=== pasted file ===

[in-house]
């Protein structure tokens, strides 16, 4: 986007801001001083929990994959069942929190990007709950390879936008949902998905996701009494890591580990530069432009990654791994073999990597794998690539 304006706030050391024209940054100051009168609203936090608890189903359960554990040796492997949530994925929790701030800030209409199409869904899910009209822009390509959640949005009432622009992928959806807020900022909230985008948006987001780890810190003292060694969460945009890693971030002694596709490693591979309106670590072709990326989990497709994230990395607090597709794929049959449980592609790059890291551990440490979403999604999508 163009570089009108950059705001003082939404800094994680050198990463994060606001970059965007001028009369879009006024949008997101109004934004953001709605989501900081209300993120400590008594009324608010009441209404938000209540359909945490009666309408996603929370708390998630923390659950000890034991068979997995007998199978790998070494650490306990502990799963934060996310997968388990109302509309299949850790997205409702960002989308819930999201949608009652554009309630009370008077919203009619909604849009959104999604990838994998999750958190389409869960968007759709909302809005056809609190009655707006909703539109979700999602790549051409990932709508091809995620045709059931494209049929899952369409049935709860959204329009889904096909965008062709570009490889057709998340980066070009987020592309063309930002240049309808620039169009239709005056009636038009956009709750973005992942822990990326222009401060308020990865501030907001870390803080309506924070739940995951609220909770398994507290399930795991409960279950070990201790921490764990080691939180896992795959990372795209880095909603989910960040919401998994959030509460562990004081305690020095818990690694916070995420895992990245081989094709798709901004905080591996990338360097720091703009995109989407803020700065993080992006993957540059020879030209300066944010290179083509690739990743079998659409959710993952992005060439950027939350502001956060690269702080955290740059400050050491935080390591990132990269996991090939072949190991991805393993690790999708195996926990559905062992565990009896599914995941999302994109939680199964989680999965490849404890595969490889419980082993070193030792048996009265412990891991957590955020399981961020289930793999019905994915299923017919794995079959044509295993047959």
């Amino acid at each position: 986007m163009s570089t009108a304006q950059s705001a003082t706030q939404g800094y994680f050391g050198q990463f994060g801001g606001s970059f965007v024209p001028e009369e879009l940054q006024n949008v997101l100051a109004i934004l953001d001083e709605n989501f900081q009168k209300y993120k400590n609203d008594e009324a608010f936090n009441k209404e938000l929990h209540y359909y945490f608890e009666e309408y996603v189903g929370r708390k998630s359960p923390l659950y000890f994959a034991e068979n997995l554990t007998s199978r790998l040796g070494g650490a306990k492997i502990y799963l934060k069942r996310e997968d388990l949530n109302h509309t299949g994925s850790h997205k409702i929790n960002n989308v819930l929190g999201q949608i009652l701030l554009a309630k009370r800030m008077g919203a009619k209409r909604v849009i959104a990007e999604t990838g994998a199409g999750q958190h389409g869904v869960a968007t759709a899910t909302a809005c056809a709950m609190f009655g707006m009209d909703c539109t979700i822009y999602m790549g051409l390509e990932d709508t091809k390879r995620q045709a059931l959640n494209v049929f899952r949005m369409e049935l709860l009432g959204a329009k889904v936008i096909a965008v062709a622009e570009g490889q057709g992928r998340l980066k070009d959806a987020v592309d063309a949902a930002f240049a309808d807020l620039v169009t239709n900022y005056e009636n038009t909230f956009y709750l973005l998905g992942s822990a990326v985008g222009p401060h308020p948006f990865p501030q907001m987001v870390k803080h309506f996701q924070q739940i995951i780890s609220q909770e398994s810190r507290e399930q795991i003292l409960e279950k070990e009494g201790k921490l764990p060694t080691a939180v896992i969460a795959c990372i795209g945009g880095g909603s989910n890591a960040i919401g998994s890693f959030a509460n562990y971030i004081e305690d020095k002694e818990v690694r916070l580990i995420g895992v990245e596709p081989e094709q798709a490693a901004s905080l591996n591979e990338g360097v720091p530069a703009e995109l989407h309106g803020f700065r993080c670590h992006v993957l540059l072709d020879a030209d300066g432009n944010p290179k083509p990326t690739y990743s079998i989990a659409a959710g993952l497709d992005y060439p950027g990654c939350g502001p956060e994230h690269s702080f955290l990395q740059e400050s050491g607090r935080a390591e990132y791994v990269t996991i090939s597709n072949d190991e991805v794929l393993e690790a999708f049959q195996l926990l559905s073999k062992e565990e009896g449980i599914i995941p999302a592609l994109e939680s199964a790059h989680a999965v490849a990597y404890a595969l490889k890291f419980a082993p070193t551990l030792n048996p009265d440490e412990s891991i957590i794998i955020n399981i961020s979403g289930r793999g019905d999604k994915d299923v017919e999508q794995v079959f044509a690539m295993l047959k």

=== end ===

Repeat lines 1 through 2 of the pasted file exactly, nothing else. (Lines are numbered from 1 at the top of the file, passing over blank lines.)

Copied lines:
[in-house]
């Protein structure tokens, strides 16, 4: 986007801001001083929990994959069942929190990007709950390879936008949902998905996701009494890591580990530069432009990654791994073999990597794998690539 304006706030050391024209940054100051009168609203936090608890189903359960554990040796492997949530994925929790701030800030209409199409869904899910009209822009390509959640949005009432622009992928959806807020900022909230985008948006987001780890810190003292060694969460945009890693971030002694596709490693591979309106670590072709990326989990497709994230990395607090597709794929049959449980592609790059890291551990440490979403999604999508 163009570089009108950059705001003082939404800094994680050198990463994060606001970059965007001028009369879009006024949008997101109004934004953001709605989501900081209300993120400590008594009324608010009441209404938000209540359909945490009666309408996603929370708390998630923390659950000890034991068979997995007998199978790998070494650490306990502990799963934060996310997968388990109302509309299949850790997205409702960002989308819930999201949608009652554009309630009370008077919203009619909604849009959104999604990838994998999750958190389409869960968007759709909302809005056809609190009655707006909703539109979700999602790549051409990932709508091809995620045709059931494209049929899952369409049935709860959204329009889904096909965008062709570009490889057709998340980066070009987020592309063309930002240049309808620039169009239709005056009636038009956009709750973005992942822990990326222009401060308020990865501030907001870390803080309506924070739940995951609220909770398994507290399930795991409960279950070990201790921490764990080691939180896992795959990372795209880095909603989910960040919401998994959030509460562990004081305690020095818990690694916070995420895992990245081989094709798709901004905080591996990338360097720091703009995109989407803020700065993080992006993957540059020879030209300066944010290179083509690739990743079998659409959710993952992005060439950027939350502001956060690269702080955290740059400050050491935080390591990132990269996991090939072949190991991805393993690790999708195996926990559905062992565990009896599914995941999302994109939680199964989680999965490849404890595969490889419980082993070193030792048996009265412990891991957590955020399981961020289930793999019905994915299923017919794995079959044509295993047959």